The Kill Team: Is Rayburn Inspired by a Real Soldier in the Unit?

‘The Kill Team’ is a war film directed by Dan Krauss, inspired by his own 2013 documentary film of the same name and a Rolling Stone article. It provides a dramatized account of the incidents during the war in Afghanistan, where the soldiers stationed in Kandahar, including Andrew Briggman and Rayburn, are on a mission to identify Taliban bombers responsible for killing fellow US Army soldiers.

They are headed by the ruthless Staff Seargent Deeks, who takes a liking to Rayburn who wastes no time in proving his loyalty to the leader. While the story follows Briggman, Rayburn forms a huge part of his life, since he always craves Rayburn’s approval despite knowing that their moral values don’t align. Since Rayburn’s character has such a hold over the protagonist, and he seems to fit perfectly in the narrative, it makes one wonder how real his story is.

Rayburn Seems to be Based on Corporal Jeremy Morlock

Rayburn isn’t directly based on a real person but is certainly inspired by soldiers who were part of the real story. While Krauss has admitted that the characters of Briggman and Deeks are based on real people, he hasn’t expressly revealed the same for Rayburn. However, he maintains that all the major characters of the soldiers, one of which is Rayburn, have been inspired mostly by the conversations and inputs he got from the soldiers he worked with for his documentary.

Out of all the soldiers in his documentary, we believe Rayburn seems to be inspired the most by the real Corporal Jeremy Morlock, who was one of the five soldiers charged with murdering innocent Afghan locals alongside Adam Winfield, Andrew Holmes, Michael Wagnon and Staff Seargent Calvin Gibbs. When the soldiers started getting investigated in 2010, Morlock allegedly confessed to the murders without indicating Gibbs’ involvement. But later, he changed his testimony and admitted that the three murders in question were orchestrated by Gibbs, who was their leader.

Morlock’s charges went beyond premeditated murder, but he got a reduced sentence of 24 years in prison, as opposed to a life sentence, for testifying against others involved in the case. The character of Rayburn seems inspired by Morlock because of the similarities in the nature and situations of the two men. For instance, Rayburn, like the real Morlock, became the right-hand man of the Staff Seargent in the film, willing to kill at ease without showing remorse. The investigation records also state that Gibbs had allegedly given a grenade to his closest aide, Morlock, to kill innocent Afghan civilians, which is also depicted in the movie when Rayburn secretly receives the grenade from Deeks while Briggman watches them.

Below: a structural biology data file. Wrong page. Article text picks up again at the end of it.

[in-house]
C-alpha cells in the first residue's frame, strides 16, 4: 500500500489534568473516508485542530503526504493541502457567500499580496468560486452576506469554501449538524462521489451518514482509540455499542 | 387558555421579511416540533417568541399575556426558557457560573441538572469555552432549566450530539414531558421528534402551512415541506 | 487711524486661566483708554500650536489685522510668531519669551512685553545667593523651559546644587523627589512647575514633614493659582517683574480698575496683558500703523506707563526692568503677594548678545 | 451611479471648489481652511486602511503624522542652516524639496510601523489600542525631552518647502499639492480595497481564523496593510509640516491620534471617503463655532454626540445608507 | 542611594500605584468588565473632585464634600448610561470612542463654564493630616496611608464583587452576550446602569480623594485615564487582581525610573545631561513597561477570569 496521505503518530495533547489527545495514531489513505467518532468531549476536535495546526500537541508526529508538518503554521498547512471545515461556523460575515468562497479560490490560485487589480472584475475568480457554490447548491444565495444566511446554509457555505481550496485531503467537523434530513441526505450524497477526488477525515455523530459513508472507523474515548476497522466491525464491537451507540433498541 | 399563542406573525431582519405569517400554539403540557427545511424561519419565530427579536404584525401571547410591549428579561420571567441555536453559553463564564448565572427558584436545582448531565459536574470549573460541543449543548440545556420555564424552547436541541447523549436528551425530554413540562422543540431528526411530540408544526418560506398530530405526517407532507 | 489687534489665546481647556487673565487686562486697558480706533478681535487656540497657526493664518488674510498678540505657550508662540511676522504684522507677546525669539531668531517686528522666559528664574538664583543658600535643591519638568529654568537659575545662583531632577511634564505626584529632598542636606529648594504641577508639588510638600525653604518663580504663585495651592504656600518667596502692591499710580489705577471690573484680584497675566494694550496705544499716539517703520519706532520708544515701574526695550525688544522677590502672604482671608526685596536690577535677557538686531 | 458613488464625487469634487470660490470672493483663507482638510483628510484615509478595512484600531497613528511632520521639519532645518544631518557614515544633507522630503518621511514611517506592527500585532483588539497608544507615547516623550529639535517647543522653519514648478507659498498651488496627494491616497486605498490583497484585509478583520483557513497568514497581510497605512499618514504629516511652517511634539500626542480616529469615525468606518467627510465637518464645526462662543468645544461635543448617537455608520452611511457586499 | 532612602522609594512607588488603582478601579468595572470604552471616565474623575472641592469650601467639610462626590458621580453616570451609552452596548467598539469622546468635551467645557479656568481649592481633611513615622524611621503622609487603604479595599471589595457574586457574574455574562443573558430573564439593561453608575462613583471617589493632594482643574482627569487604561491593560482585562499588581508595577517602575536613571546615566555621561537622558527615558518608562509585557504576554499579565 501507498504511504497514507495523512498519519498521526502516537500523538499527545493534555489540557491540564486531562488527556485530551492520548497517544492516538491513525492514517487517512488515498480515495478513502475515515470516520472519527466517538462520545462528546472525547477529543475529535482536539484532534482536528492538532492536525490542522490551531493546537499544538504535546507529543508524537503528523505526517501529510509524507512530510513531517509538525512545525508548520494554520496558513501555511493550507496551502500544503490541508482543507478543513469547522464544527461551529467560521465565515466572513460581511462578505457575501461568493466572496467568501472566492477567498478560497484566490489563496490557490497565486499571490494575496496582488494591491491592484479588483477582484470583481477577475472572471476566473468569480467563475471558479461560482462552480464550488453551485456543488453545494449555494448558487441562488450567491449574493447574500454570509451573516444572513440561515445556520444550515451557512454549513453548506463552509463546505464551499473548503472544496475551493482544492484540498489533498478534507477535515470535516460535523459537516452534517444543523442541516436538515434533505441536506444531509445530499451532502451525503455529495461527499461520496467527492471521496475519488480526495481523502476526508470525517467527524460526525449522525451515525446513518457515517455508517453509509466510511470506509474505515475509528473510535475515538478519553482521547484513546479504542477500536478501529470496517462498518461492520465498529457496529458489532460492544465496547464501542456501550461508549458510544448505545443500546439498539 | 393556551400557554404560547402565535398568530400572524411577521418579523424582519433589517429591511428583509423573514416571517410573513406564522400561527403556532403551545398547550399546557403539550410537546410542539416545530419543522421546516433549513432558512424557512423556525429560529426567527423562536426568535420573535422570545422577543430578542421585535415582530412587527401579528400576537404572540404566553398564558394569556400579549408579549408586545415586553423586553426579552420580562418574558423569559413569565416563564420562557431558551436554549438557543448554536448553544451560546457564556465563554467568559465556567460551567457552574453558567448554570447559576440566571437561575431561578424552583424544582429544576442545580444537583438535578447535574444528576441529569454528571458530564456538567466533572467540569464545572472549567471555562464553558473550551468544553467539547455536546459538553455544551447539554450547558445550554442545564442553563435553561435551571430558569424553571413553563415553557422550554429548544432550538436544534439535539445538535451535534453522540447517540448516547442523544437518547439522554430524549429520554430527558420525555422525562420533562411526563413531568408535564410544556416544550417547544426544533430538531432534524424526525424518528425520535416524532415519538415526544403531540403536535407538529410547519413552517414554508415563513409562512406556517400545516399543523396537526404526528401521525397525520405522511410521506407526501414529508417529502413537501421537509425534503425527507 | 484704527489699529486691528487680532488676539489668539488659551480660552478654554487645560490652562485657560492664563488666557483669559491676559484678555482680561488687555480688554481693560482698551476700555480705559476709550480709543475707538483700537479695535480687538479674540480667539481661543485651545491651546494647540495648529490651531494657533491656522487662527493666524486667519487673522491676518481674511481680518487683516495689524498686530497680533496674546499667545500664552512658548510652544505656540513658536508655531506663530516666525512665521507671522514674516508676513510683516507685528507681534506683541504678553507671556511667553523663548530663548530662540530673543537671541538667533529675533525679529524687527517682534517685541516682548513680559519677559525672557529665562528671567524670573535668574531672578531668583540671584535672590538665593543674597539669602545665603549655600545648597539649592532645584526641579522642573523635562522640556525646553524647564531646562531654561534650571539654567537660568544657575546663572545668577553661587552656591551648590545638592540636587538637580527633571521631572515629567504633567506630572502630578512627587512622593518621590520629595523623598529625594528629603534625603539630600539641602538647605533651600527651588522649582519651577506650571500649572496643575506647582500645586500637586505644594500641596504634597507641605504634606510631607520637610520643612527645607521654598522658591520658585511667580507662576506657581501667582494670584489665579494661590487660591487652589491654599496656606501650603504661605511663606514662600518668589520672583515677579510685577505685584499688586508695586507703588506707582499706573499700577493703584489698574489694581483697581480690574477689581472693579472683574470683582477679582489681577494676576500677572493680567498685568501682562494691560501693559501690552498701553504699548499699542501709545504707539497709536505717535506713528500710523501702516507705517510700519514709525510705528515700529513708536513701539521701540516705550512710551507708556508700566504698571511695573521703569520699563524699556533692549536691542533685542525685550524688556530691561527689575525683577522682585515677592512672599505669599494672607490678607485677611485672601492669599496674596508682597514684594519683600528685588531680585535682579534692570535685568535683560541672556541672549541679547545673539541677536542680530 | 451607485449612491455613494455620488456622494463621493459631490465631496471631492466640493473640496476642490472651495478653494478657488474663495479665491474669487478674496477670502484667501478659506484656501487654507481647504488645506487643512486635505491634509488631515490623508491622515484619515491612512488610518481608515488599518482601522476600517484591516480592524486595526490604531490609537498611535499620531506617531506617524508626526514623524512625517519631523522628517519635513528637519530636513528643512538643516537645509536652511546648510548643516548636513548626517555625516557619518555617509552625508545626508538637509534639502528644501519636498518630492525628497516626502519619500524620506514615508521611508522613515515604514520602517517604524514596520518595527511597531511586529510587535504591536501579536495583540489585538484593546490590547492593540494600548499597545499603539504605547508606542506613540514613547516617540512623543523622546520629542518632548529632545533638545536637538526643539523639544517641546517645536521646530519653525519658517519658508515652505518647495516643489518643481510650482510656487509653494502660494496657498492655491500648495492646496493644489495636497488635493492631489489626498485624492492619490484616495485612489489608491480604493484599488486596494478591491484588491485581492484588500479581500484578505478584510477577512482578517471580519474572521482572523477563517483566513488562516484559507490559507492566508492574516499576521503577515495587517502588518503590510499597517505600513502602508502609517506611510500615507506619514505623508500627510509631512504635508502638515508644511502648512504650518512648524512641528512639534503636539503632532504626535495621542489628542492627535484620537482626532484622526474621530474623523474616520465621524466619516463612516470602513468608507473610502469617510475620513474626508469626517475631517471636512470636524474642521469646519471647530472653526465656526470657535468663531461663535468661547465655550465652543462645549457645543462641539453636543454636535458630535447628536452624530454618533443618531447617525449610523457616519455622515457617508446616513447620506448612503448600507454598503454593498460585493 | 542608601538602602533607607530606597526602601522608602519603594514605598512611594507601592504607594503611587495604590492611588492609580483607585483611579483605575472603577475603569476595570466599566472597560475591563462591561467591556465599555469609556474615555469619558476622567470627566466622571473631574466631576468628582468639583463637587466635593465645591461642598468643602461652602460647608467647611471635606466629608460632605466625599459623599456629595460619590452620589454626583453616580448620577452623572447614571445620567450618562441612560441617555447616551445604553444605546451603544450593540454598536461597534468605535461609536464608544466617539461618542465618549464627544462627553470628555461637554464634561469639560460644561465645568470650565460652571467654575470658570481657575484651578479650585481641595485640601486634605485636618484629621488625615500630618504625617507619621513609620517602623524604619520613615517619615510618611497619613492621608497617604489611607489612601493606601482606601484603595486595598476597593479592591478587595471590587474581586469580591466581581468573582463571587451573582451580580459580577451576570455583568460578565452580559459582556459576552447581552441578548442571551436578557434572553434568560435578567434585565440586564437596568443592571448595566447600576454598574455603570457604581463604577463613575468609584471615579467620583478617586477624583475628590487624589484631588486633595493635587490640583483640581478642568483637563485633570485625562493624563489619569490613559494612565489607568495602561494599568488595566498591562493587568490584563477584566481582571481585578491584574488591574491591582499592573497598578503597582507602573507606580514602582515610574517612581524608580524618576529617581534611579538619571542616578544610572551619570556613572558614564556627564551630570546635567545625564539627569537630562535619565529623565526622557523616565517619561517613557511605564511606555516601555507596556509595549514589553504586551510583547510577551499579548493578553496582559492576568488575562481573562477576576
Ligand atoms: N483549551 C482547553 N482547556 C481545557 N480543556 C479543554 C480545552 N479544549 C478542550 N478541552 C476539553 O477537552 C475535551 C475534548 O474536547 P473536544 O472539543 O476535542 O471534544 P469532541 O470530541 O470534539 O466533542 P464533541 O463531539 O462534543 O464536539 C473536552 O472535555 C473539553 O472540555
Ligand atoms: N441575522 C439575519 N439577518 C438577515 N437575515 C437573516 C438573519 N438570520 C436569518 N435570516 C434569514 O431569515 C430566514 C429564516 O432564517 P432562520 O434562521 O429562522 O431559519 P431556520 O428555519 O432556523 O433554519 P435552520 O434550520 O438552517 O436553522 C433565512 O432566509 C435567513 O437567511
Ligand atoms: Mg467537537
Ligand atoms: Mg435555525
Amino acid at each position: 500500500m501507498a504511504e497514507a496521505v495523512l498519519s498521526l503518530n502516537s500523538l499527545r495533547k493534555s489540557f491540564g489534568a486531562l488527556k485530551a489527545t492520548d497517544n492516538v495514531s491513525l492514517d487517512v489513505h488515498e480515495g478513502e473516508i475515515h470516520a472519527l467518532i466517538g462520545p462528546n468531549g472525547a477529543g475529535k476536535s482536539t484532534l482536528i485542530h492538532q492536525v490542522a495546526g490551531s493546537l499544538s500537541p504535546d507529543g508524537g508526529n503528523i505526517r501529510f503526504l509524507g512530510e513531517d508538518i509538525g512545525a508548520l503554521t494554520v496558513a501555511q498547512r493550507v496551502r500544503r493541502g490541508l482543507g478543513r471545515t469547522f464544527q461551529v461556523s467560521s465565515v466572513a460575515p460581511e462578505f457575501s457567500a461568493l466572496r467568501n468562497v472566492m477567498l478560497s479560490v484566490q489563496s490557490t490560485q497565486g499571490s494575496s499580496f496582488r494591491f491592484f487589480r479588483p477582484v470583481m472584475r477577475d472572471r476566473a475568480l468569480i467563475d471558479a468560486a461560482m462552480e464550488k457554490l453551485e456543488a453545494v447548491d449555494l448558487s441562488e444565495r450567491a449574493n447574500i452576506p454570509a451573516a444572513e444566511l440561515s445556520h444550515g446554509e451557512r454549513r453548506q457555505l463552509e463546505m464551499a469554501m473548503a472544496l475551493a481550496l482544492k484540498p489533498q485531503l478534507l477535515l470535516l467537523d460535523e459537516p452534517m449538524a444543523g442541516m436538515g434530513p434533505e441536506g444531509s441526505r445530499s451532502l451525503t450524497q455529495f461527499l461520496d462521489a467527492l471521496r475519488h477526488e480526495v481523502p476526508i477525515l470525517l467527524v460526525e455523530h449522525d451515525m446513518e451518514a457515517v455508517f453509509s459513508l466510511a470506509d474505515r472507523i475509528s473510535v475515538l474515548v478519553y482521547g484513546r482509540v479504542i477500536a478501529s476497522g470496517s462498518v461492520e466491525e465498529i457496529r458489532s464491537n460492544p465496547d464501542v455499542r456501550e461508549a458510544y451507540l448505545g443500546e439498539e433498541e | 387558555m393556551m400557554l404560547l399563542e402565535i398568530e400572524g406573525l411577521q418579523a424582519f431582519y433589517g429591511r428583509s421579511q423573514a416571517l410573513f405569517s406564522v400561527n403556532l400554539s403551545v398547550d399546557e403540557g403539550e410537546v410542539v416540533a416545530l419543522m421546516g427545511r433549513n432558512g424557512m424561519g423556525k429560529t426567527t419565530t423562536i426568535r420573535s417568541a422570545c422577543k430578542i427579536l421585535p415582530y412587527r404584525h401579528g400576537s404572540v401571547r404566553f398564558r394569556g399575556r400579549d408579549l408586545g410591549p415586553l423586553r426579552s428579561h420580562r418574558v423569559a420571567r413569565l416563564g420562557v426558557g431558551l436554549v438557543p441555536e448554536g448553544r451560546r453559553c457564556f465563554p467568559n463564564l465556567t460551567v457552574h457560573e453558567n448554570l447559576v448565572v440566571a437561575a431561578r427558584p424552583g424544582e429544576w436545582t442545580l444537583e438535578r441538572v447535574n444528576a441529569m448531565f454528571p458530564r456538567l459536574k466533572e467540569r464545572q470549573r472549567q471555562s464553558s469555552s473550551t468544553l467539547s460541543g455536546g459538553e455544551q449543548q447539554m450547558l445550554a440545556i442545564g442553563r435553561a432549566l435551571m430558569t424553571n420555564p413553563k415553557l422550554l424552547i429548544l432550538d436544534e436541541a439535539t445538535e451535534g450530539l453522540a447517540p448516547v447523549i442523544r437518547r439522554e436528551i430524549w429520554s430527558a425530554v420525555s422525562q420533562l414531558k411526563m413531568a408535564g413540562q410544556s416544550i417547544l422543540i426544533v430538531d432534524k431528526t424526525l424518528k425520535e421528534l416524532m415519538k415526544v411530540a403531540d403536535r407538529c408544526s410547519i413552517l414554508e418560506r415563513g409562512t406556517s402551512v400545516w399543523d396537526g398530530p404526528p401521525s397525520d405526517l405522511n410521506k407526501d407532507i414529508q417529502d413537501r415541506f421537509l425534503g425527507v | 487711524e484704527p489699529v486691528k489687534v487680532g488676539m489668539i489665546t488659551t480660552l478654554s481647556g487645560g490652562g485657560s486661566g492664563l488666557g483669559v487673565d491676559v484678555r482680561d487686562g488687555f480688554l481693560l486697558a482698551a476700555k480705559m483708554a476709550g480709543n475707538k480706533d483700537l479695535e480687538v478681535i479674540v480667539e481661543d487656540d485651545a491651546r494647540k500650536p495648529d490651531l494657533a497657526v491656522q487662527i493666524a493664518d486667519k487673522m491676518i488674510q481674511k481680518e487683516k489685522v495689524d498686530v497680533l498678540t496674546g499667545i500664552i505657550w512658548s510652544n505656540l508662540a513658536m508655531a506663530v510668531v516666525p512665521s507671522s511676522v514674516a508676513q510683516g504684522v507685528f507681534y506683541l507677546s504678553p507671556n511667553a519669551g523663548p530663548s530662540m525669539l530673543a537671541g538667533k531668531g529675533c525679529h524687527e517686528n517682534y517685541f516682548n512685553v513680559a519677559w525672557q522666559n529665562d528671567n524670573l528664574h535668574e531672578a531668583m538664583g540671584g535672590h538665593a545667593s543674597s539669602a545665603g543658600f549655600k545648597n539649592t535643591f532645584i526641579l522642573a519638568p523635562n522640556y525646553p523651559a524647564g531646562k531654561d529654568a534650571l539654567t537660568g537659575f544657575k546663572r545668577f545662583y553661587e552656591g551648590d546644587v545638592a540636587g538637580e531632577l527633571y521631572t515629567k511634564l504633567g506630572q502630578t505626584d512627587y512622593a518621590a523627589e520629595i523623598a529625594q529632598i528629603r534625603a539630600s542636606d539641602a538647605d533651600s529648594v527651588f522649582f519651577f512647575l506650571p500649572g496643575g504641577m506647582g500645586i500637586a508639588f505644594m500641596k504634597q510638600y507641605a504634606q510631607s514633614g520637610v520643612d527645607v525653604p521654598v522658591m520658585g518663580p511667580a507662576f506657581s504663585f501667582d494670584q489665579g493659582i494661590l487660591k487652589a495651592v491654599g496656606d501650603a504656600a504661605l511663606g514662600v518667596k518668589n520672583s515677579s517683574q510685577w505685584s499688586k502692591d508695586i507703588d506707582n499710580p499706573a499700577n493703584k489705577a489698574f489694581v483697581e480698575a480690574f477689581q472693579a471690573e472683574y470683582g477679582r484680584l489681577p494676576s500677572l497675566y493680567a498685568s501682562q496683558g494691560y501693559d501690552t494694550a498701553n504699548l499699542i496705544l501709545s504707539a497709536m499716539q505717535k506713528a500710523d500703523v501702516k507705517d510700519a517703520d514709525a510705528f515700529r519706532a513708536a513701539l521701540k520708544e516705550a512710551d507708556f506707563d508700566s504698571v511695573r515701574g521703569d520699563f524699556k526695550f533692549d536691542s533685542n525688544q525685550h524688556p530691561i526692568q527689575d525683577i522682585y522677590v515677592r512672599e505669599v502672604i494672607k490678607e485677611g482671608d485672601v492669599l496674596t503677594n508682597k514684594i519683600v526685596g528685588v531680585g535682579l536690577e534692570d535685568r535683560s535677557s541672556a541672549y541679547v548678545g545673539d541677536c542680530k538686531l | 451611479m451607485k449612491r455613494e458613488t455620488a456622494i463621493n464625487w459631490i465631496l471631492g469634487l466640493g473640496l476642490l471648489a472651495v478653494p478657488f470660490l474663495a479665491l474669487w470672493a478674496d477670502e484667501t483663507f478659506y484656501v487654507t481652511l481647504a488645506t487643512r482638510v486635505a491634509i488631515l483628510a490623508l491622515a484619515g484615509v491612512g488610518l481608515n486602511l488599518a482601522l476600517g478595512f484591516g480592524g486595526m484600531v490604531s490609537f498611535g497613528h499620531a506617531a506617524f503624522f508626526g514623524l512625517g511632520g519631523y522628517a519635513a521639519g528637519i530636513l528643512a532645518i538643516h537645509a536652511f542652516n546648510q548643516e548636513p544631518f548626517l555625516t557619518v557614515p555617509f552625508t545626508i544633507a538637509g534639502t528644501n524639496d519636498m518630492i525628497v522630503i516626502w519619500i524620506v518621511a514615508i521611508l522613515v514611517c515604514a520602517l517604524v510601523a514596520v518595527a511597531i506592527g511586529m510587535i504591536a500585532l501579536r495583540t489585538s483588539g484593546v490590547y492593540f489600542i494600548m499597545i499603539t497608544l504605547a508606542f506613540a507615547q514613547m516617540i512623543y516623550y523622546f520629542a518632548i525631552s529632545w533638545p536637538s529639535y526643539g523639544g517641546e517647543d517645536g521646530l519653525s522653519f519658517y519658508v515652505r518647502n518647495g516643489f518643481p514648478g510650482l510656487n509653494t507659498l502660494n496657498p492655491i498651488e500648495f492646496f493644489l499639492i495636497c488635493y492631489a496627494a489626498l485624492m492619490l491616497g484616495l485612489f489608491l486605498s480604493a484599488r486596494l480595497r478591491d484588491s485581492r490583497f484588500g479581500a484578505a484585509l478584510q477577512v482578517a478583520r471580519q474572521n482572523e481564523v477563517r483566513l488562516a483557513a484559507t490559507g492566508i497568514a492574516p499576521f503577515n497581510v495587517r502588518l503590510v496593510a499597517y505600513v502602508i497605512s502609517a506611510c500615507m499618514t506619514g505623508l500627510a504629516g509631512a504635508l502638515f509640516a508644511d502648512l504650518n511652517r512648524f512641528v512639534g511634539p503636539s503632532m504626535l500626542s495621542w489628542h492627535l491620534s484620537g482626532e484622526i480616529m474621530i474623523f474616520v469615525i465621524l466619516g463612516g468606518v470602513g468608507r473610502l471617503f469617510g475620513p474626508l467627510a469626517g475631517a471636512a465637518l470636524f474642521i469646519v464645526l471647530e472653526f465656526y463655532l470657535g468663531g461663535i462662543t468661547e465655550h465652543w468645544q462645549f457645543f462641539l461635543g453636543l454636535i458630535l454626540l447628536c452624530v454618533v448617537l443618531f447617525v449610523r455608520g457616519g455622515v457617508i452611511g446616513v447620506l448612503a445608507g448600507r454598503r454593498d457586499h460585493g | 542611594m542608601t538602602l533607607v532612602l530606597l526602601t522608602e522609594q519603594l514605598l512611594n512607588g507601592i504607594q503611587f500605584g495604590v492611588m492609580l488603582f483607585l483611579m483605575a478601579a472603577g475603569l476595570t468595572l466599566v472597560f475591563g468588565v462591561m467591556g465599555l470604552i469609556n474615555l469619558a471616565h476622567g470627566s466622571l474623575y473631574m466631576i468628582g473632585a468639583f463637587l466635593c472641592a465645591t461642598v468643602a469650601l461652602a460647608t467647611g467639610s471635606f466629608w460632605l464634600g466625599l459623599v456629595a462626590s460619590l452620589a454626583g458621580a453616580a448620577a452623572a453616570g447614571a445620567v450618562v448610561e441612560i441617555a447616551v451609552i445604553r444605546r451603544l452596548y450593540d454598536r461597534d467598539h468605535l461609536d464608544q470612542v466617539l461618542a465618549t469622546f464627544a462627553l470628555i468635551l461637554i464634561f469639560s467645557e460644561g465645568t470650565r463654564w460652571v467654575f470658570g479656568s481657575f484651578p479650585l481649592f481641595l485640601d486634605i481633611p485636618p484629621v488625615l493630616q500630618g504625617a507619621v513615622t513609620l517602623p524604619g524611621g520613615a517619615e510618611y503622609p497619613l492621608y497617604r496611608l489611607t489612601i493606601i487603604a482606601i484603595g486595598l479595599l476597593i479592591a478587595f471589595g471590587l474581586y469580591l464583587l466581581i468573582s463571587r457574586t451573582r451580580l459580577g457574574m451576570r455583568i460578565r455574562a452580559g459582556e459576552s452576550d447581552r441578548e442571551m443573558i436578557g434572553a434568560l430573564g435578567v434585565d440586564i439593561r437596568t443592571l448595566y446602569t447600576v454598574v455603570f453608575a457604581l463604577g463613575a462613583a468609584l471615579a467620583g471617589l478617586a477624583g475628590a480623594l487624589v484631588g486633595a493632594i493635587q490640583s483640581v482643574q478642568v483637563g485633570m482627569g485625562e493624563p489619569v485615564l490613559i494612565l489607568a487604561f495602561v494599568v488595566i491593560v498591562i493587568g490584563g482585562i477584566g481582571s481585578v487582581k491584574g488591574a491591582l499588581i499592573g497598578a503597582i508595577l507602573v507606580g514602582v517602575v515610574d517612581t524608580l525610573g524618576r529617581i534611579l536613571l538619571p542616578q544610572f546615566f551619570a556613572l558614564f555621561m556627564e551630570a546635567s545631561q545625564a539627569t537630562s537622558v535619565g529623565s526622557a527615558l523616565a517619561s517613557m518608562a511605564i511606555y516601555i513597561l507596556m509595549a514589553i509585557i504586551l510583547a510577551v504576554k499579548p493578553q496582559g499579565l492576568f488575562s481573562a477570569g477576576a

In another real testimony from Winfield, Morlock allegedly planned the attacks on civilians with Gibbs and roped in Holmes for the first murder in the investigation the soldiers have reportedly been charged with. Similarly, in the film, Rayburn conspires with Seargent Deeks and ropes in Coombs to carry out the murders. The investigation has also revealed pictures of Morlock and Holmes with the bodies of the civilians, indicating a very insensitive side to this operation.

While in the movie, no such pictures are taken, the characters of Rayburn and Coombs depict a similar carefree attitude about killing innocent people and rejoice in their victories. Moreover, in the movie, Rayburn also plays a major role in covering up these killings by placing guns and grenades near the victims to make it look like they attacked the soldiers first. In the real investigation, Morlock and Gibbs’ role in covering up such incidents has also been discussed.

Another crucial similarity that the investigation highlights is related to Morlock getting suspicious of Winfield’s intentions and loyalty towards them. Morlock has claimed to have discussed with Gibbs how Winfield was likely to be a rat, and the best way to prevent that would be if he murdered someone himself. In the movie, too, Rayburn and Deeks put pressure on Briggman to kill a civilian, which he eventually does. Rayburn also starts getting suspicious of Briggman when he notices him chatting with someone on his laptop. Apparently, even if there’s no confirmation about Rayburn being inspired by Morlock, his character seems to truly reflect everything we know about the latter.

Read More: Is Seargent Deeks Based on a Real Soldier? Where is Calvin Gibbs Now?